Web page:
July 11, 2019
When artist Carolyn Case starts a painting, she’s never sure how it will end up.
Her vibrantly colored abstract oils are multilayered, multitextured studies that seem take on a life of their own.
“I try to give over to them 100 percent,” said Case, who is currently working on a few paintings during a residency at the Lux Art Institute in Encinitas.
During her four-week stay, which ends July 13, she is creating a series of three or four paintings based on a large, overgrown prickly pear cactus on the Lux property.
“The center looks like death. It becomes an enigmatic space,” Case said of the gnarled old plant whose interior has died off but continues to grow outward with fresh pads.
Each morning, she goes out and makes fresh sketches of the cactus and then uses those as inspirations for quick pastel drawings that study color values and shading. The pastels are then translated into the oil paintings.
The paintings start with a wood panel. The bottom layer is loose depiction of the cactus in a thin oil base. Case then adds layers and texture with oils in different thicknesses and a variety of techniques from broad brush strokes to small dots or even drips. Often sections are sanded down and reworked.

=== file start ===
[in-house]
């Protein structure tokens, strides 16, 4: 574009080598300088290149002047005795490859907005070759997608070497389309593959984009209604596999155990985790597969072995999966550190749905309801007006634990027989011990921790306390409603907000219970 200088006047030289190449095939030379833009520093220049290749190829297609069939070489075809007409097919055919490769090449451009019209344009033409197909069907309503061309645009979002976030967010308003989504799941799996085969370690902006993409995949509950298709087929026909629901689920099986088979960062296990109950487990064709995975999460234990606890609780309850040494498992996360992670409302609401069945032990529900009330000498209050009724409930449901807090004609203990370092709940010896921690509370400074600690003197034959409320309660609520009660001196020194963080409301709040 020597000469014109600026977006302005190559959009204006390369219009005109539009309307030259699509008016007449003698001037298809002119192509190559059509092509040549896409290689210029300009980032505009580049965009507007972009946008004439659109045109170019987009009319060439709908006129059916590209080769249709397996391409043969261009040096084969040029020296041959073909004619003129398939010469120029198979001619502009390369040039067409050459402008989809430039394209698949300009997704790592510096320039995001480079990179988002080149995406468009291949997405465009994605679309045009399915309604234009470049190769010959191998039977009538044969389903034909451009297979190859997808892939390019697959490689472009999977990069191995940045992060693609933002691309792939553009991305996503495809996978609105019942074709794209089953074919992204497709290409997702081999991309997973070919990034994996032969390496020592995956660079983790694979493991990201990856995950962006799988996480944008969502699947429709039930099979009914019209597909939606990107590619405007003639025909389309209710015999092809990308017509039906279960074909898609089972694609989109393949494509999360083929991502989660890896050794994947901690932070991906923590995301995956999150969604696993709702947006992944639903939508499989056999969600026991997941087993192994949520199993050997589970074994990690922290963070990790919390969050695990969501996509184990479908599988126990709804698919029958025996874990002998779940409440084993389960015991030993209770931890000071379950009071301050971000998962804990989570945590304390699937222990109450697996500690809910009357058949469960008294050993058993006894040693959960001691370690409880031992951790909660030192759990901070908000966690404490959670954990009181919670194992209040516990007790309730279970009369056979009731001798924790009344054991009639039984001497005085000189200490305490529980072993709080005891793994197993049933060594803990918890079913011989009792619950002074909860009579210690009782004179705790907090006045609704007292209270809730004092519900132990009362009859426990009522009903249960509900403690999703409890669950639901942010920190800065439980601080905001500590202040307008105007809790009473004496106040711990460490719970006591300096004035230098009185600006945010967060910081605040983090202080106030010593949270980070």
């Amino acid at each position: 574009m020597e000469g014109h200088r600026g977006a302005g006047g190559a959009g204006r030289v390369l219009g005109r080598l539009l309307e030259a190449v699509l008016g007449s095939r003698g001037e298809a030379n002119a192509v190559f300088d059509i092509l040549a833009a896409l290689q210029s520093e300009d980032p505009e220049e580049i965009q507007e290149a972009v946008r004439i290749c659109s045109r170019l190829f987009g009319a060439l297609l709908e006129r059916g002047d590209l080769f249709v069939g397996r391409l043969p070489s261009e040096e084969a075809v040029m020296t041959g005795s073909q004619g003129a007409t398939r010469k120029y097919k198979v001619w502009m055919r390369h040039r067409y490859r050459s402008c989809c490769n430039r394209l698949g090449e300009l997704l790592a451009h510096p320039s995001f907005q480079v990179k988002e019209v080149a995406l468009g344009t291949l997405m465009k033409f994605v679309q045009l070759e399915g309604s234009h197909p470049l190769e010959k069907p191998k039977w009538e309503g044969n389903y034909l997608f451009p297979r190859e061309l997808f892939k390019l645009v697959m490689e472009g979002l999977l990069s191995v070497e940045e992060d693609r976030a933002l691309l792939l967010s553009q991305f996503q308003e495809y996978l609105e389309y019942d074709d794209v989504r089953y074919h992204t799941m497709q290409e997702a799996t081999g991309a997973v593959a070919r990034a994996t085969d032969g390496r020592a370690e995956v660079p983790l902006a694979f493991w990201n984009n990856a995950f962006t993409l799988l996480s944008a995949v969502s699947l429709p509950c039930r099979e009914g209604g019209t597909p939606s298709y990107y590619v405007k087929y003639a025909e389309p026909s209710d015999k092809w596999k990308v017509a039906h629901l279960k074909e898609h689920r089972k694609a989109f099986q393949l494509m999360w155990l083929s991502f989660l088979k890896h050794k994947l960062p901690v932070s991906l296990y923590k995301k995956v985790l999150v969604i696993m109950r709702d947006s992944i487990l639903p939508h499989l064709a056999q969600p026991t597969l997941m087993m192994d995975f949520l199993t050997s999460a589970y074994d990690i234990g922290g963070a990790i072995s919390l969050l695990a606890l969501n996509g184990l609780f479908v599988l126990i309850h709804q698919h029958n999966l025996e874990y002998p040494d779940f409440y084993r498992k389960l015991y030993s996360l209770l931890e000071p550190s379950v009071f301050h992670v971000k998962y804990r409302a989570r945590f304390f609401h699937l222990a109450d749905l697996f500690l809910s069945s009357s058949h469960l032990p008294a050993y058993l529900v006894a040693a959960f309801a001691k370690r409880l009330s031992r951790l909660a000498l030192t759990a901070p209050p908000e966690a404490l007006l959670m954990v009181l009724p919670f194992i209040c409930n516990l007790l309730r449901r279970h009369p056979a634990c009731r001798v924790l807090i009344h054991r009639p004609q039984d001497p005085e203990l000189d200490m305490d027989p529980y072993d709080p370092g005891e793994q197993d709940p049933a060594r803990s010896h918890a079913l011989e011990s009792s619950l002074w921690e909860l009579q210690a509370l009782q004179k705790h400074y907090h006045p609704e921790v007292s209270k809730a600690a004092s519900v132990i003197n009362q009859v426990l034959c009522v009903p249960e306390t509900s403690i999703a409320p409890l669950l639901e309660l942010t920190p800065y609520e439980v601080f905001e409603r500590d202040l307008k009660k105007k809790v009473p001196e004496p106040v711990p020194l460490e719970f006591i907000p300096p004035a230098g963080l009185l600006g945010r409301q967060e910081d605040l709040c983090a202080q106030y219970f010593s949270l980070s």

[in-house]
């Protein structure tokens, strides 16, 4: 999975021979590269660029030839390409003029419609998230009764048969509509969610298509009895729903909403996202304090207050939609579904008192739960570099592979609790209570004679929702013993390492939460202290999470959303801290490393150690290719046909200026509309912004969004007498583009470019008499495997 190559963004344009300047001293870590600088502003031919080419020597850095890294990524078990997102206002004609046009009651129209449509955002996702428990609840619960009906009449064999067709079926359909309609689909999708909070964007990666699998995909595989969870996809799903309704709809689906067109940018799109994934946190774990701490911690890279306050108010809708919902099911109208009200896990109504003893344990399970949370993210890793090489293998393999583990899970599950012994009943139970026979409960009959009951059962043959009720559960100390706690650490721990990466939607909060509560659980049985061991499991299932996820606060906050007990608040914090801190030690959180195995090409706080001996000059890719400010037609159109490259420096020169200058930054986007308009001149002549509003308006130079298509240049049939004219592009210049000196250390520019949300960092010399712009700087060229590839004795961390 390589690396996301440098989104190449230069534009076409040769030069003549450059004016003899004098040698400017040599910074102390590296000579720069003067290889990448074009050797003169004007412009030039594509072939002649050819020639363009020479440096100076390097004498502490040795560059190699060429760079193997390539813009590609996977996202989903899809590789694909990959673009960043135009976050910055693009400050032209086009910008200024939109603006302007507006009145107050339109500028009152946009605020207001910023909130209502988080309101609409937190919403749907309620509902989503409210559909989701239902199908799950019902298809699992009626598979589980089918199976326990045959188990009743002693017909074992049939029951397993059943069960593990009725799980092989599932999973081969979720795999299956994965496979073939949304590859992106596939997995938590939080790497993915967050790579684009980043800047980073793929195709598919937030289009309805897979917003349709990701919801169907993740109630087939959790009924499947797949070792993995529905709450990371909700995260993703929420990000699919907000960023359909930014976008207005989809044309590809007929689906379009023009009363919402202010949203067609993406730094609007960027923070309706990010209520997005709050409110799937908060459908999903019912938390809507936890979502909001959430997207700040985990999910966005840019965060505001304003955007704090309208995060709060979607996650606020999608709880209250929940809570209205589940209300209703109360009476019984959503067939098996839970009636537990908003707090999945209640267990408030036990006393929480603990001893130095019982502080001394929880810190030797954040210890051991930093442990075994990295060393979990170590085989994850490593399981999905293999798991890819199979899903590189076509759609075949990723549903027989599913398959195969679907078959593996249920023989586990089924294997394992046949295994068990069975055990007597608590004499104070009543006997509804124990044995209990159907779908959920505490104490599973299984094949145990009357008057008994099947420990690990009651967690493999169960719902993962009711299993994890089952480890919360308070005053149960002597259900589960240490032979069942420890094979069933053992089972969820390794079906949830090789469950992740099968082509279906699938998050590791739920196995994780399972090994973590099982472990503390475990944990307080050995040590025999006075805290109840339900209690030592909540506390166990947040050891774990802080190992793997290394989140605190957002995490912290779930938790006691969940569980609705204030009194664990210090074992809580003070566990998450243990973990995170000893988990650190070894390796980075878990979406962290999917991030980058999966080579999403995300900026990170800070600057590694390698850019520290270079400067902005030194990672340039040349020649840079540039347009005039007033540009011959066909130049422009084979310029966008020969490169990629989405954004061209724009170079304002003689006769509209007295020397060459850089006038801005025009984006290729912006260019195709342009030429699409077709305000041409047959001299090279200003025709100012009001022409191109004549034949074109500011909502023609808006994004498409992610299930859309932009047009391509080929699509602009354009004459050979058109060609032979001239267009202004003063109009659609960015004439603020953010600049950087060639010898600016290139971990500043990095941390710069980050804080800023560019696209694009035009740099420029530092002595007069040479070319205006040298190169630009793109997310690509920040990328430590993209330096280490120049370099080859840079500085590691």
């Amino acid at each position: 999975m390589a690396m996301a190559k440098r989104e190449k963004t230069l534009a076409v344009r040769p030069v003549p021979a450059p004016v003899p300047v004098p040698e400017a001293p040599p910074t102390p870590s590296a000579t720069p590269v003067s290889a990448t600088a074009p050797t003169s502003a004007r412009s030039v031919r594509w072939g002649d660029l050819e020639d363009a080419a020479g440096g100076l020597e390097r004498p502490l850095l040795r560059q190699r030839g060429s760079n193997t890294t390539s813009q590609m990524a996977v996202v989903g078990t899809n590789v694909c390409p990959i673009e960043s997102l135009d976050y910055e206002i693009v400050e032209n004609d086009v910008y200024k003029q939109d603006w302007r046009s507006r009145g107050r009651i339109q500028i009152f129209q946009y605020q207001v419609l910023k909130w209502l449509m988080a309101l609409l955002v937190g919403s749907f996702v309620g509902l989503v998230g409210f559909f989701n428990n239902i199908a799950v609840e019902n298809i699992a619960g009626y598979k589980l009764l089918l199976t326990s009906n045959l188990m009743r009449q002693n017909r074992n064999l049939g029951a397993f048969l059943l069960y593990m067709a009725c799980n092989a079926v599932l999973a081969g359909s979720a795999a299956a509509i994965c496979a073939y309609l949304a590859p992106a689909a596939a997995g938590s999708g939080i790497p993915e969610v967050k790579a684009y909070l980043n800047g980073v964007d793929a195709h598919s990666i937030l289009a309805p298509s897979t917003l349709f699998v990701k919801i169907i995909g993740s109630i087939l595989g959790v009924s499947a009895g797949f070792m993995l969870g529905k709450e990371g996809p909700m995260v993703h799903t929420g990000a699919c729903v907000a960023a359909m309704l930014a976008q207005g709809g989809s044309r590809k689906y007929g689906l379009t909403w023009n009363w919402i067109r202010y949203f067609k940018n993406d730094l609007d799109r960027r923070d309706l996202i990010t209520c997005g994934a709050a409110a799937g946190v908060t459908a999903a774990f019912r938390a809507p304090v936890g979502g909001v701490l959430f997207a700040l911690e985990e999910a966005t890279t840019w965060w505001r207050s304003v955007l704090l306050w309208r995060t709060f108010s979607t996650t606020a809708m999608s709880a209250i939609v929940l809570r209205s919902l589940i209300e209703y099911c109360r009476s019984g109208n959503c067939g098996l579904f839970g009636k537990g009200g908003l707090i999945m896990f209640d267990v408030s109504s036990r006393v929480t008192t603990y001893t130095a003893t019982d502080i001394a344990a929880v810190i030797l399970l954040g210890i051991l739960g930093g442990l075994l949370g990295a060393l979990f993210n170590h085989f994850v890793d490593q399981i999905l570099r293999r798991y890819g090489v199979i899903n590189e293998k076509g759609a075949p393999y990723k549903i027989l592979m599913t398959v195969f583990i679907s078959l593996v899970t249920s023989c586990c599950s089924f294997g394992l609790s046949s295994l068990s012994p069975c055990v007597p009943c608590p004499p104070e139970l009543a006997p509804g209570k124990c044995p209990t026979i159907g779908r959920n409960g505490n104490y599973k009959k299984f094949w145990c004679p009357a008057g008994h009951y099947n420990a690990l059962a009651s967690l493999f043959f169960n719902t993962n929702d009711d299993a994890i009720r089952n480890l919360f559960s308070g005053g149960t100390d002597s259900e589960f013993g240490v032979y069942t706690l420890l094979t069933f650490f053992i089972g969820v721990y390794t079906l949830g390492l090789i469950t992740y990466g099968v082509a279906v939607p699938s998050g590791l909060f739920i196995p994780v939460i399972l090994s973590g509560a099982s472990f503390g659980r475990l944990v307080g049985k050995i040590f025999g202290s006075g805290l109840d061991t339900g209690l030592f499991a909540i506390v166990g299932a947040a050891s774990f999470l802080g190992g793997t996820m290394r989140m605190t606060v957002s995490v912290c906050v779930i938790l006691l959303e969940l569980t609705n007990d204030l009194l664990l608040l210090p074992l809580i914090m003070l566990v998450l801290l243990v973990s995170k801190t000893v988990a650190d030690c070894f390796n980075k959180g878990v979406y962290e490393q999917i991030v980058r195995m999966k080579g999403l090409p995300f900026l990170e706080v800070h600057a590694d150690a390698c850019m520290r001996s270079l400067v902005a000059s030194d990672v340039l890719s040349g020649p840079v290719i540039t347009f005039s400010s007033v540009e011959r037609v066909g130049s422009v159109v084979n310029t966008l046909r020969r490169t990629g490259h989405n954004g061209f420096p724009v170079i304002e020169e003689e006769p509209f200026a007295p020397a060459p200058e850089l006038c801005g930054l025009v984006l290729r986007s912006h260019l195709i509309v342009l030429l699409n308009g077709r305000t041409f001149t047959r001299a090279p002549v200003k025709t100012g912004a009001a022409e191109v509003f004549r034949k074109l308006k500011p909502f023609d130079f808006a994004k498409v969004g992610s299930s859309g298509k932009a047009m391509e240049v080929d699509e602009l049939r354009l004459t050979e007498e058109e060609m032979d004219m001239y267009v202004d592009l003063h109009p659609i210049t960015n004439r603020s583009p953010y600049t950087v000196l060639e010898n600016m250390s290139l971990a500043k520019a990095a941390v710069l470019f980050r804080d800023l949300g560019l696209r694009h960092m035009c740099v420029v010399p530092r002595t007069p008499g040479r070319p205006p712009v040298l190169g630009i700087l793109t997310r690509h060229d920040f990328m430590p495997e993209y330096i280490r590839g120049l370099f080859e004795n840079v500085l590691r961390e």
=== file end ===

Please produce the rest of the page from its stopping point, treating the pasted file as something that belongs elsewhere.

“It’s starting to morph,” Case said of the fledgling pieces, which she works on simultaneously.
The residency allows Case to spend full days on her work, but it also condenses the time frame to get the paintings done.
“Normally, I really dabble when I work and see where it takes me. There’s a lot of experimentation,” she said. “I have to alter how I normally work and take a single focus. It’s really eye opening to focus this much. It’s a really productive time frame.”
Case is a faculty member at Maryland Institute College of Art in Baltimore, where she lives with her husband and two teenage sons. She earned her bachelor of fine arts degree from California State University-Long Beach and a master of fine arts from the Maryland Institute College of Art’s Mount Royal School of Art.